Justin James discusses what companies do with applications that are no longer something they want to continue to develop or support but are not actually dead.
Many companies that develop software do so on the grounds that licensing or maintenance fees will cover the costs of developing and supporting the software, as well as bring in some profit. But in many cases, a good product will not generate the revenue it needs to survive. Following the news that Microsoft will not support or sell Microsoft Money in the future, ZDNet blogger Jason Perlow suggests that Microsoft open source it. This got me thinking about what companies do with applications that are no longer something they want to continue to develop or support but are not actually dead.
One route that is being taken more and more is to open source the software. I think this is a good choice in many cases, but management teams need to be realistic about their expectations. If the goal to an open source move is to simply allow those who love the software to keep using it, that's fine. But all too often, you see a report that a particular product is being open sourced, and the executives and analysts talk about how this is going to be a "disruptive" move in the market or somehow cause the market leader to go into a state of panic. The reality is, 99% of the time when this happens, that press release is the first time you hear about that product in years, and your first reaction to it is, "that product is still around?" and no one adopts the product even if it is free. Making a dead product open source will not somehow rejuvenate it (I would love to see a counter example, by the way), and it will not steal market share from the competitor who killed it.
Some companies opt to keep the product in its catalog, but no longer develop the product. Sometimes the company will keep charging money for the product, and other times the company will give it away for free. This is a good strategy in many cases, because it allows the company to possibly make money from it without the overhead of supporting it and still have the option of selling it or making it open source down the road. It can also generate a fair amount of goodwill amongst customers if handled right.
Another option is to sell the software to a competitor or to someone looking to break into a market. This is how Microsoft built its empire: finding "also-ran" products that worked decently, repackaging the products, and giving the products some marketing push. As far as I know, this is where every component came from in Office, FoxPro, most of its "enterprise stack" (including Exchange and SQL Server), its "Dynamics" products, and more. There are two problems with this strategy. First, you need to sell at the right time. If the product is still too strong in the market, your asking price may be higher than people are willing to pay. If the product is dying too quickly, no one will want to touch it. The other issue at play here is finding a buyer. If you could easily sell a product that was losing revenue and becoming unprofitable, you probably would not need to sell it in the first place!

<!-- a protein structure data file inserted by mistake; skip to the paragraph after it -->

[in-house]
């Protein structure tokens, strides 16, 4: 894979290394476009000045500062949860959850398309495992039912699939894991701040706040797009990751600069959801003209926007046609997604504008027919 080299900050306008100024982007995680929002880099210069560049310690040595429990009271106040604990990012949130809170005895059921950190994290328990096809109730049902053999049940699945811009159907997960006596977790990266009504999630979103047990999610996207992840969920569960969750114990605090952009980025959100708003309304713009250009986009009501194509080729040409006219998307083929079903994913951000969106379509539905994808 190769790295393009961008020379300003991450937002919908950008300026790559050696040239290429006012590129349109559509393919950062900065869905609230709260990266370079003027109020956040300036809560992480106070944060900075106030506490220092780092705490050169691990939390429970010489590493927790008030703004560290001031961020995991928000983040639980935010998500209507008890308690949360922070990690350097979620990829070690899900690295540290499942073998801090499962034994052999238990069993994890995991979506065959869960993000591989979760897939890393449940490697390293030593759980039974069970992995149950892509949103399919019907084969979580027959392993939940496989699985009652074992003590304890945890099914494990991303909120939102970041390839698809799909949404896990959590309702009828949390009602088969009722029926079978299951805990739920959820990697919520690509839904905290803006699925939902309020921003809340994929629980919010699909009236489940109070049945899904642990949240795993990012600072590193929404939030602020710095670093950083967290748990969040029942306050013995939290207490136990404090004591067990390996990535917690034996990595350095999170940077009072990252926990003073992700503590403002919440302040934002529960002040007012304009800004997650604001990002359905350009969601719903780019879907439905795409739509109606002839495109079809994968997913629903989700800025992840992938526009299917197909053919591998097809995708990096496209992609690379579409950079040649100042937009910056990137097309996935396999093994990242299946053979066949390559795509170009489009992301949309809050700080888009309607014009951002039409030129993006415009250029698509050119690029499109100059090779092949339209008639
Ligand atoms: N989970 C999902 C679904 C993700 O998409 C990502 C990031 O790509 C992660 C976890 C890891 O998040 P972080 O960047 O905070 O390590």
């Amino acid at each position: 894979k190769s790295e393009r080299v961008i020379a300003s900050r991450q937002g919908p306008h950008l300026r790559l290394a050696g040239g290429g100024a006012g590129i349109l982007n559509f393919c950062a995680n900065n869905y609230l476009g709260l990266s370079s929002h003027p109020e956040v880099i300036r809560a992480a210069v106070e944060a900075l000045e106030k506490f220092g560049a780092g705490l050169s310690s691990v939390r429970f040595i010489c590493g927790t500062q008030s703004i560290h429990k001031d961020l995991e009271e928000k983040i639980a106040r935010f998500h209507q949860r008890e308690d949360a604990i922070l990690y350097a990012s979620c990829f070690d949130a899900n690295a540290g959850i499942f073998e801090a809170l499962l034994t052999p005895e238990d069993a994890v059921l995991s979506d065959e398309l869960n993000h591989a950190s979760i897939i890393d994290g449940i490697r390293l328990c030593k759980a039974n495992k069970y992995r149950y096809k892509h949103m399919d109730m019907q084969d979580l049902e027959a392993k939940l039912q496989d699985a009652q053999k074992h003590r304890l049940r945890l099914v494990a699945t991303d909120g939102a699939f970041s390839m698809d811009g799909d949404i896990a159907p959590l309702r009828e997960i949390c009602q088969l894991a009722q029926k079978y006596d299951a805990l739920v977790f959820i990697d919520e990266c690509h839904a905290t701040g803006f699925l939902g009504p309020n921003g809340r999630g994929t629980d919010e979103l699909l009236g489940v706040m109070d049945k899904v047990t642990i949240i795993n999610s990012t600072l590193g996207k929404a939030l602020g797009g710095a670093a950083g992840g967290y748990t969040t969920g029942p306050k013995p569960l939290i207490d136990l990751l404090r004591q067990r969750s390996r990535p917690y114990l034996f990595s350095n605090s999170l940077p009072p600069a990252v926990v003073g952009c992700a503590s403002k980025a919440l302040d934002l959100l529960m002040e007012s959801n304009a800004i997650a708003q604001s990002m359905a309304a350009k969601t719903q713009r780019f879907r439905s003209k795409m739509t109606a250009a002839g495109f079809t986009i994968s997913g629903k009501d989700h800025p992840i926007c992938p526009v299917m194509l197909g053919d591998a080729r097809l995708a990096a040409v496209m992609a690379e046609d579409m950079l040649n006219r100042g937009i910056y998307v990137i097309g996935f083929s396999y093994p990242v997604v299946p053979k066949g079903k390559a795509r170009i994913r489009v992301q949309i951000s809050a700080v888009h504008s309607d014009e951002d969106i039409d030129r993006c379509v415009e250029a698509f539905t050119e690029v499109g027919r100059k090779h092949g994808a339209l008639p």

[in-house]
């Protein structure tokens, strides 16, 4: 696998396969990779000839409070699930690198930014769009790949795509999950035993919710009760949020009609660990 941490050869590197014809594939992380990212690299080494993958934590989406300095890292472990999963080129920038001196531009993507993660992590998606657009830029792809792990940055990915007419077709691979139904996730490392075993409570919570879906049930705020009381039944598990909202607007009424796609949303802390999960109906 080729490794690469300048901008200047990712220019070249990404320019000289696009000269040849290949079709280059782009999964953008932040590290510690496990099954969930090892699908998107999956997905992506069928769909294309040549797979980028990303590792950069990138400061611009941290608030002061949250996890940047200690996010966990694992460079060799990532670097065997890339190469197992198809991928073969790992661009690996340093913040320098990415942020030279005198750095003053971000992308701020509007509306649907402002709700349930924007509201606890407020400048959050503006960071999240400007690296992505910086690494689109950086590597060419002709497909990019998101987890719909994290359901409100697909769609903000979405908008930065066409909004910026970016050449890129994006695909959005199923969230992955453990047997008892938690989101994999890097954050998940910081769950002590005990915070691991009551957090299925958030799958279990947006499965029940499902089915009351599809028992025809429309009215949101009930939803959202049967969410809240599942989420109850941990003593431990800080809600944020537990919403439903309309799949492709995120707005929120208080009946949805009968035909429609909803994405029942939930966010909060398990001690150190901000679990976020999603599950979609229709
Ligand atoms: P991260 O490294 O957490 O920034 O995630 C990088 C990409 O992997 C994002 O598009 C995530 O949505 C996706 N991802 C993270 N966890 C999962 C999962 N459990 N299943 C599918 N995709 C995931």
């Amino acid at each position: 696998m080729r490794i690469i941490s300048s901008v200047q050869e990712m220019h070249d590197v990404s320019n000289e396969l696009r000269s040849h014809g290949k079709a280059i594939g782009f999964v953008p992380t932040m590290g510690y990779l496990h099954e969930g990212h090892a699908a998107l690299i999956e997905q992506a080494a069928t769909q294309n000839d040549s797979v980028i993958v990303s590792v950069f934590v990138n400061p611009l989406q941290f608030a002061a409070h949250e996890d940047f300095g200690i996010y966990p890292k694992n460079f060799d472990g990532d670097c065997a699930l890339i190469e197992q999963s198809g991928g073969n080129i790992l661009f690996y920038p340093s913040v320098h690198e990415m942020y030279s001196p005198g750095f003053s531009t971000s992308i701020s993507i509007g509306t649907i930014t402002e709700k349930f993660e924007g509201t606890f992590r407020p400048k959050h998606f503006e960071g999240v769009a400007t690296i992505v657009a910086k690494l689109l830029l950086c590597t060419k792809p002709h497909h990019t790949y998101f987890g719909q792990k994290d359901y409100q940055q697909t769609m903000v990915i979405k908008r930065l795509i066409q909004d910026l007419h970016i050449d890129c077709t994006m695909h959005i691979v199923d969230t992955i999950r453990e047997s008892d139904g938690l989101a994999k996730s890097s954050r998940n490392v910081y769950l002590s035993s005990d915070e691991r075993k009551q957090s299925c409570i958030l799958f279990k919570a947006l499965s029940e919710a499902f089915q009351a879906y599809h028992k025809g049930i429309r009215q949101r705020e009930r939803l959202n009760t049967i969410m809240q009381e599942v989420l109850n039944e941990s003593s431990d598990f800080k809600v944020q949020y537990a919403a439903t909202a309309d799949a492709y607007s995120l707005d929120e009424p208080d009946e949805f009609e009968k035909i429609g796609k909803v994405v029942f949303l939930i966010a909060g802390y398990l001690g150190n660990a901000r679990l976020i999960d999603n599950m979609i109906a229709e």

Some companies choose to spin off products or services that seem to be on the decline to insulate the parent from the losses. This rarely works well from what I can tell; a spinoff is usually a polite way of saying, "We would feel badly about laying you off, so we are going to put some distance between us so it is not us laying you off." After all, if the division, department, or product is struggling within the cocoon of the parent company, what makes anyone think it can survive (let alone thrive) on its own? It's like kicking the runt of the litter out on their own and expecting it to become a superdog.
It is always possible to just end support for the product, like Microsoft is doing with Money. This happens all of the time. The trick is to do it quickly enough to not lose real money on the dying product (it becomes a zombie product as soon as you announce the end) but not so quickly that you alienate customers. Depending on the product, it may take your customers months (if not years) to find a suitable alternative and migrate to it. And some products are essentially useless (or close to it) without the manufacturer's support or continued development (for example, an iPod without iTunes). That is the kind of situation that irreparably harms your reputation for years to come.
Each situation is different, and there are no right answers here. No matter what, I think that the decision making process should be to find the solution that best serves the existing customer base but to give the well being of the company priority in any decision.
J.JaDisclosure of Justin's industry affiliations: Justin James has a working arrangement with Microsoft to write an article for MSDN Magazine. He also has a contract with Spiceworks to write product buying guides.
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